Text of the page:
Croatian animation has been influenced since its beginnings by the partial isolation of Yugoslavia from the rest of the world. There were no specialized books.
At first the amateur authors were captivated by the colourful world of Walt Disney. However, they soon began looking round for other sources of inspiration. One of them was Preston Blair's book, "How To Do animation" (1949) and particularly the puppet films of the Czech director Jiří Trnka that are characterized by a folk colourfulness which was close to the traditions of the country and evidenced its individuality. This is exactly what the Croatian artists were looking for to include in their films.
The beginnings of the Zagreb School of Animated Film in the 1950s are connected with several features that are evident even today. One differential feature was so-called "reduced" or "limited" animation. It became dominant due to the lack of quality material for cel animation – a special animation foil that was very rare at that time. To make a classic animated film you needed to create 12 – 15 000 drawings; the "limited" animation managed with 4 – 5 000 drawings. They had to be reduced to a minimum without losing the required dynamism of motion. They used delicate differences in the portrayal; details designating the action and the precise timing of individual sequences helped the overall process. Tendencies to avant-garde graphics and image techniques (e.g. collage) showed. The specific animation method brought new freedom, originality and authorial invention into their work. Animation was liberated – the way of portraying a given reality became the creator of the reality itself.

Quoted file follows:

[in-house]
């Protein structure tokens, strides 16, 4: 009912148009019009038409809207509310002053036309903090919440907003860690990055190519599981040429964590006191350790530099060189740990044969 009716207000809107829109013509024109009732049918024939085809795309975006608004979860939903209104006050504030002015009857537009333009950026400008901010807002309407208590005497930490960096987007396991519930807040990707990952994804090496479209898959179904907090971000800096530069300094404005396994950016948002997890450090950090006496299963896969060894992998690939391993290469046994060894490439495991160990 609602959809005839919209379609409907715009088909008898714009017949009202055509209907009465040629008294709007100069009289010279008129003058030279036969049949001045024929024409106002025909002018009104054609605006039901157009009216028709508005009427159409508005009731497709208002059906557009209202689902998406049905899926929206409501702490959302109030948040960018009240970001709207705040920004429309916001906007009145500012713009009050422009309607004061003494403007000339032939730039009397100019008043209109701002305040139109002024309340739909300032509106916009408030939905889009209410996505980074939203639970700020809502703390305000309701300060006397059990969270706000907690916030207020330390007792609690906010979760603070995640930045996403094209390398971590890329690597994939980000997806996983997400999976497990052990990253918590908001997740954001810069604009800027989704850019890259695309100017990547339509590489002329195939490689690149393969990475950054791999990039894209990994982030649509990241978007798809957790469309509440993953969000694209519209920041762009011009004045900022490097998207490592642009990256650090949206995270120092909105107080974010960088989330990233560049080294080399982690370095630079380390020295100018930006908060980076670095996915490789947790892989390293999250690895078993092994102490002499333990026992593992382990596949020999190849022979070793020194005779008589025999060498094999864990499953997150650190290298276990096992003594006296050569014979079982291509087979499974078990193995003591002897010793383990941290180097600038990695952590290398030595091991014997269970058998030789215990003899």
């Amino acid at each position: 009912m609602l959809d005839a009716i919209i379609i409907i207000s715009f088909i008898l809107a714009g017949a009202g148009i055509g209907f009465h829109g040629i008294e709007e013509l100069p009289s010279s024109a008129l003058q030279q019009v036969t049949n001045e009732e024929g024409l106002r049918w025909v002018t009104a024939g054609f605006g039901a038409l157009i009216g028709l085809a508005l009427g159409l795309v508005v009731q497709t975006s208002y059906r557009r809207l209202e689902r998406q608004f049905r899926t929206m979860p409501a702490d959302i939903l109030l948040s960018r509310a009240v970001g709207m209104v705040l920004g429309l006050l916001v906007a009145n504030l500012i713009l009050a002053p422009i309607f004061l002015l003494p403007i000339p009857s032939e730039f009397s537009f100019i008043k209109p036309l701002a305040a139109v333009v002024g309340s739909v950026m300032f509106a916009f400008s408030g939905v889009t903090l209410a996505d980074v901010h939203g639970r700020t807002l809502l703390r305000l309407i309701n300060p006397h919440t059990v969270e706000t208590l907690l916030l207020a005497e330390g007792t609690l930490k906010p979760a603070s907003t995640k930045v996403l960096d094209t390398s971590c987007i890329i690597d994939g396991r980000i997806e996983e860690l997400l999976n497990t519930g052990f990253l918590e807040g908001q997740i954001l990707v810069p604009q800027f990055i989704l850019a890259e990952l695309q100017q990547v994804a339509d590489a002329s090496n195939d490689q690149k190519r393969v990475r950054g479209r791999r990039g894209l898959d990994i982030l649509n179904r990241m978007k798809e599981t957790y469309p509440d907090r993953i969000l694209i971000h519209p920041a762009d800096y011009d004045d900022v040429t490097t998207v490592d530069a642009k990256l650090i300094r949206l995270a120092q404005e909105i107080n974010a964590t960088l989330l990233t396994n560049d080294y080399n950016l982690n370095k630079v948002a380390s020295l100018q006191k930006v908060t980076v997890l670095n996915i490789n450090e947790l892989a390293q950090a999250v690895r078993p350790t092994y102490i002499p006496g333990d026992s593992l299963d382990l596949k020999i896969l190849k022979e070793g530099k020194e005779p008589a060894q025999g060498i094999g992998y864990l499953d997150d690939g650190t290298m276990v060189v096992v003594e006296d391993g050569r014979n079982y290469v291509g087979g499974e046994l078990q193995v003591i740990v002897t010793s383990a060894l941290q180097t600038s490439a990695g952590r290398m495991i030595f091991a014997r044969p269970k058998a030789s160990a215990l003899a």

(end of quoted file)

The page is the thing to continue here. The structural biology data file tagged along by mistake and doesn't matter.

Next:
Croatian animation originally focused on the production of commercials, with satirical and allegorical films prevailing occasionally. They reacted to everyday life events or the political situation (the defection of Yugoslavia from Stalinism and later, the break-up of the Soviet Union). Humour and caricature were replaced by darkness and seriousness referring to the negative aspects of human life – monotony, the struggle of man, nature and technology, irreversible fate as well as certain predestination and the tendency to extricate oneself from an invariable collective. The authors took turns at various creative positions and they worked with each other on projects; a director became an animator – at another time an animator became a director. Despite this collective co-operation, originality was always the most important aspect that everybody wanted to bring to his own film.
Extreme individualism together with a reflection on current trends in graphics and a tendency to differ from traditional forms and techniques, is one of the distinctive features that have been set up. It is interesting that predominantly short films with no dialogue have been made. From the beginning of Croatian animation up to today, image and sound have been the pivotal forms of expression, not the spoken word.
The Zagreb School of Animated Film has left a lasting legacy in many ways. An emphasis on originality and uniqueness, the popularity of experiments and the search for new methods has outlasted its creators. Modern animation techniques, such as 2D and 3D animation and computer graphics rank among them. It is still important that the personality of the director is visible in the work; current political and sociological problems are the most common themes (consumer society, feminism, etc.), satire and humour have remained the essential means of expression
The progress of technology and computer graphics took place in the last two decades of the 20th century. The development of animated film has quickened and become simpler. Founding small production companies (Kenges, Bonobo, Lemonade 3D, Studio 9) is a modern trend. They use animation for graphics and advertisements, but they also support the production of short animated films. Although larger projects still do not manage without the support of the Ministry of Culture or the city.
— Kristyna Bzenecka